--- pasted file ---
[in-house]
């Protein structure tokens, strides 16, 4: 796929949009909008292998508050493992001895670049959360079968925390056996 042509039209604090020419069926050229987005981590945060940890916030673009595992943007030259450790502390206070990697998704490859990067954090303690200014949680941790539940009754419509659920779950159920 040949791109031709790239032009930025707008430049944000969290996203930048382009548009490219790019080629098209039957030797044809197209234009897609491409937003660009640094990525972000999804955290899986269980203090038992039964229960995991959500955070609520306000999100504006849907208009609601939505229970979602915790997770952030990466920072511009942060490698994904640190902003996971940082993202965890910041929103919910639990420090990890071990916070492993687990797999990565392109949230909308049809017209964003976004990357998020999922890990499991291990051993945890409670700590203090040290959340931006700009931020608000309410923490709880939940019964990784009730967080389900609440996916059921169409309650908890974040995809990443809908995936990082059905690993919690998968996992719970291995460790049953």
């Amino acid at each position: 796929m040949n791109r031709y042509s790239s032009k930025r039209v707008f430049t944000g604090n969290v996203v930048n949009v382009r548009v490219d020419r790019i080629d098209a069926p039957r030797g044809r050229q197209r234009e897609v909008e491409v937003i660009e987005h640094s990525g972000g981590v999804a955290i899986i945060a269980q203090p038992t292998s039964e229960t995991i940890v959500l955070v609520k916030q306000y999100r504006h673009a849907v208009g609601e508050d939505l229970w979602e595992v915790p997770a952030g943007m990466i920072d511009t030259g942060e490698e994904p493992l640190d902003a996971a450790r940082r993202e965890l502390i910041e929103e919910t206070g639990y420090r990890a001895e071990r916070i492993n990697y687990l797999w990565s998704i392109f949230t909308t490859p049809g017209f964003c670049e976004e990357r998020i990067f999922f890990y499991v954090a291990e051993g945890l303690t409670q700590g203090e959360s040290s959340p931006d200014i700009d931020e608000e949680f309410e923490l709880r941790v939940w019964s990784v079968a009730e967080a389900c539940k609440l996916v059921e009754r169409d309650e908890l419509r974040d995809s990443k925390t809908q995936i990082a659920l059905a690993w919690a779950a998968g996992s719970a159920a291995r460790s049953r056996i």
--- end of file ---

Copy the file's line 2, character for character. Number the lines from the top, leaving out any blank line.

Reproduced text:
């Protein structure tokens, strides 16, 4: 796929949009909008292998508050493992001895670049959360079968925390056996 042509039209604090020419069926050229987005981590945060940890916030673009595992943007030259450790502390206070990697998704490859990067954090303690200014949680941790539940009754419509659920779950159920 040949791109031709790239032009930025707008430049944000969290996203930048382009548009490219790019080629098209039957030797044809197209234009897609491409937003660009640094990525972000999804955290899986269980203090038992039964229960995991959500955070609520306000999100504006849907208009609601939505229970979602915790997770952030990466920072511009942060490698994904640190902003996971940082993202965890910041929103919910639990420090990890071990916070492993687990797999990565392109949230909308049809017209964003976004990357998020999922890990499991291990051993945890409670700590203090040290959340931006700009931020608000309410923490709880939940019964990784009730967080389900609440996916059921169409309650908890974040995809990443809908995936990082059905690993919690998968996992719970291995460790049953």